It’s been an intriguing week. First, I spent last Saturday at #ORGCon, where I had been invited to talk about our film Shyama in the opening panel discussion chaired by writer Cory Doctorow entitled ‘Thriving in the real digital economy’. Then on Monday evening, as I was still digesting what I had heard at #ORGCon, I noticed our friends Brian Newman and Sheri Candler tweeting enthusiastically about Gerd Leonhard‘s talk The future of film and cinema.
400 people converged on London for #ORGCon. What had brought them together was the astonishingly unimpressive Parliamentary debates about the internet disconnection and website blocking provisions of the UK’s Digital Economy Act, which had left them deeply anxious about the digital rights of UK citizens, businesses and creators.
Professor James Boyle‘s speech at #ORGCon about The incredible shrinking public domain: A paradox was fascinating, amusing and disturbing. On one side, he noted that we now take for granted that, thanks to the internet, we have immediate or at least quick access to the answer to any question which might occur to us. This was unimaginable just 18 years ago.
On the other side, he pointed out that none of us would have free and legal access to share or build upon the cultural works created by our contemporaries during our lifetimes unless the creator of the work made a conscious choice (eg, Creative Commons licensing or donating the work to the public domain) to allow us to do so. This was not the case with previous generations, where music, books and other works passed much more quickly and easily to the public domain.
So the paradox he drew our attention to is that, although we now have the technological means to disseminate knowledge more easily than ever before, the default setting of the law is that we would need to wait for longer than ever before to do so, unless we obtain permission from the holder of the rights to any work to do so. Today’s ‘permissions-based culture’, he said, has led to a risk-adverse approach to clearing incidental music and other copyrighted works in films, limiting legitimate ‘fair use’. This is examined in the comic-strip book Bound by law? by Keith Aoki, James Boyle and Jennifer Jenkins.
For example, the Newport state of mind music video parody of this Jay-Z/Alicia Keys music video has now been seen by over 2 million people in 12 days. Its director, MJ Delaney, ‘thought it would be fun to make it‘ but apparently hoped Jay-Z and Alicia Keys would get to see the video ‘as long as their publishing people don’t force us to take it offline‘.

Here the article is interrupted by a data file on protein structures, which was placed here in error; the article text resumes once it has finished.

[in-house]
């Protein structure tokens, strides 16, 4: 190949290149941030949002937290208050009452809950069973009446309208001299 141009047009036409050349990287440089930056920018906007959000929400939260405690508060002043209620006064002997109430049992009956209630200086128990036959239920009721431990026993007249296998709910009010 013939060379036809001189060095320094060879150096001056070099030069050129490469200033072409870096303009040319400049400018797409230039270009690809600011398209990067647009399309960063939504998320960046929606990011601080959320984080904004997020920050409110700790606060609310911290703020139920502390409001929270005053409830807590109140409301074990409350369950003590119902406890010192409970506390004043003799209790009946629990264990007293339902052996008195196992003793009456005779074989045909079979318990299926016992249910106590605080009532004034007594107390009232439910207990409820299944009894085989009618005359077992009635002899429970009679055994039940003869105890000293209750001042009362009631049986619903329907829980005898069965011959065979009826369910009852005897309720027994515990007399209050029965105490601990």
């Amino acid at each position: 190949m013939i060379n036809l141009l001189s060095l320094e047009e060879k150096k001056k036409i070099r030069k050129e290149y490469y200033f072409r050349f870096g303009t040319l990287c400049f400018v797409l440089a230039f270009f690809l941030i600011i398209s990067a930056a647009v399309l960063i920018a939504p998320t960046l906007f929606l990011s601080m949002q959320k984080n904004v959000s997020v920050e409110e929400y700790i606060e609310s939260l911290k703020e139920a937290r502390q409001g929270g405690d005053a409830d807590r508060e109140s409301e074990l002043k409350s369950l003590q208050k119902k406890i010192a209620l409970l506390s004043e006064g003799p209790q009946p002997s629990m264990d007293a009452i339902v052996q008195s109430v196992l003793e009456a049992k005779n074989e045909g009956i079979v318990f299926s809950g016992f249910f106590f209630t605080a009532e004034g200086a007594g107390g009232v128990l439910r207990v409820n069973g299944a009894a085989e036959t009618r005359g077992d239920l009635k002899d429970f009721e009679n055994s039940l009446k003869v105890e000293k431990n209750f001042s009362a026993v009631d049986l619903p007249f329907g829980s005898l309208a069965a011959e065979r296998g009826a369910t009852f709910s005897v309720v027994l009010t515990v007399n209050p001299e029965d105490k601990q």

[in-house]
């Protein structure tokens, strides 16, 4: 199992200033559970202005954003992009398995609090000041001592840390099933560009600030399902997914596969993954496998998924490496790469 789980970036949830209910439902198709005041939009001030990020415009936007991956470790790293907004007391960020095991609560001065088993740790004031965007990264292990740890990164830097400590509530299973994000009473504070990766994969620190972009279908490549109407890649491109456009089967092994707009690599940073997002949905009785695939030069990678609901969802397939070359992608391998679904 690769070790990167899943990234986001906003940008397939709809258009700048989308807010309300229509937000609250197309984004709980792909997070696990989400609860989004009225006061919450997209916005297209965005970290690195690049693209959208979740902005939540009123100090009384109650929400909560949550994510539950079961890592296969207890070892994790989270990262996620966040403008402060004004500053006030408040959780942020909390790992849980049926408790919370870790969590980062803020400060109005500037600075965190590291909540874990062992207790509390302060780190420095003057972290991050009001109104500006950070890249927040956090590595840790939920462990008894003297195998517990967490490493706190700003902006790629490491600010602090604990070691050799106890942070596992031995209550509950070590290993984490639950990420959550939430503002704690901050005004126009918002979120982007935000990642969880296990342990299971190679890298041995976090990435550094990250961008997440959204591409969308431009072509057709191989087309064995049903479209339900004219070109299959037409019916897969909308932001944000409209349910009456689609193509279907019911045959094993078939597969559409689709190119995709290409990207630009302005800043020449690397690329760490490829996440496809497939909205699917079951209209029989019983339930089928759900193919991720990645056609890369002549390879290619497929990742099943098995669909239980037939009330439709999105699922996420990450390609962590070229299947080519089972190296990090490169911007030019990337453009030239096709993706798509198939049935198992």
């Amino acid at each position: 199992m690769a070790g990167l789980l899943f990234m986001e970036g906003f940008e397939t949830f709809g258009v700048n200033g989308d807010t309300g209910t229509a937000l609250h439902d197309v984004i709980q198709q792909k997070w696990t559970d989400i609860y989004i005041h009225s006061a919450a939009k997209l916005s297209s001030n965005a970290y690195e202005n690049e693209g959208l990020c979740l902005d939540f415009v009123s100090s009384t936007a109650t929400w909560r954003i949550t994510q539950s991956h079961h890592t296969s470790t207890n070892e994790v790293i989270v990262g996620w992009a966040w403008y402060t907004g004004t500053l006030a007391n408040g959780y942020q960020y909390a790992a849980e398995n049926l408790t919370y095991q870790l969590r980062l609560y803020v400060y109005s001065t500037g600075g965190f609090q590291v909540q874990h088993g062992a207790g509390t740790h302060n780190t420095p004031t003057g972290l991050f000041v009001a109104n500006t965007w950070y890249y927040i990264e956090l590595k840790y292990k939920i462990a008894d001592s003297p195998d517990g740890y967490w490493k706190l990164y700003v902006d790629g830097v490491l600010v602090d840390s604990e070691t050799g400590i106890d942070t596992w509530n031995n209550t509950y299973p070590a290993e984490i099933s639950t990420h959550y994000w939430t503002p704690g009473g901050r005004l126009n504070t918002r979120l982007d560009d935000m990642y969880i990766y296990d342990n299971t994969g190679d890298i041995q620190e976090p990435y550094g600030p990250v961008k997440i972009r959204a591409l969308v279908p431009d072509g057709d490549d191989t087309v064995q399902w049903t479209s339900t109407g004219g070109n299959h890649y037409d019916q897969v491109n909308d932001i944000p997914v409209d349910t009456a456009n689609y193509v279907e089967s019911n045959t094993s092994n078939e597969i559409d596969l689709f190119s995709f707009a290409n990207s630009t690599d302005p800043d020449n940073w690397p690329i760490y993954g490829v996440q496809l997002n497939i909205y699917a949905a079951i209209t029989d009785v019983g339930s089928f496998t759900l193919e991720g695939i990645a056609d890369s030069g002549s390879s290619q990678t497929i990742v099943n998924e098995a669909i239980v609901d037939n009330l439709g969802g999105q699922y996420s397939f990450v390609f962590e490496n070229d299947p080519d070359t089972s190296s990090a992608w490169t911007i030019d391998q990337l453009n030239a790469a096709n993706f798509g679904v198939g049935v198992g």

Later in the day, Jennifer Jenkins provided a potted history of copyright, noting that jazz music might not have emerged legally if today’s copyright terms of 50-70 years after the death of the creator had applied at the time – until 1978, the copyright term was 28 years after the creation of a cultural work. Someone in the audience from the UK Pirate Party summarised her presentation by suggesting it meant that, up to the 10th Century, musicians just needed to play; up to the 19th Century, they also needed to be literate; in the 20th Century, they also needed to be a computer expert; and in the 21st Century they also need to be a legal expert.
Watching Gerd Leonhard’s excellent 66-minute talk on The future of film and cinema suggested to me that much of the agonised discussion I’d heard at #ORGCon is probably a by-product of the attitude of businesses which thrived on being the ‘gatekeepers’ in the pre-internet era. The latter use emotive terms like ‘piracy’ and ‘freetards’ to persuade politicians to legislate to protect them (and supposedly creators) from the unruly masses who would otherwise allegedly kill off creativity by demanding that everything is available free on the internet. The problem is that the sort of protection they want would require the sort of dystopian future which George Orwell had warned of in his book 1984 and would probably kill off people’s interest in using the internet in the process. Recent research suggests that this would stifle creativity.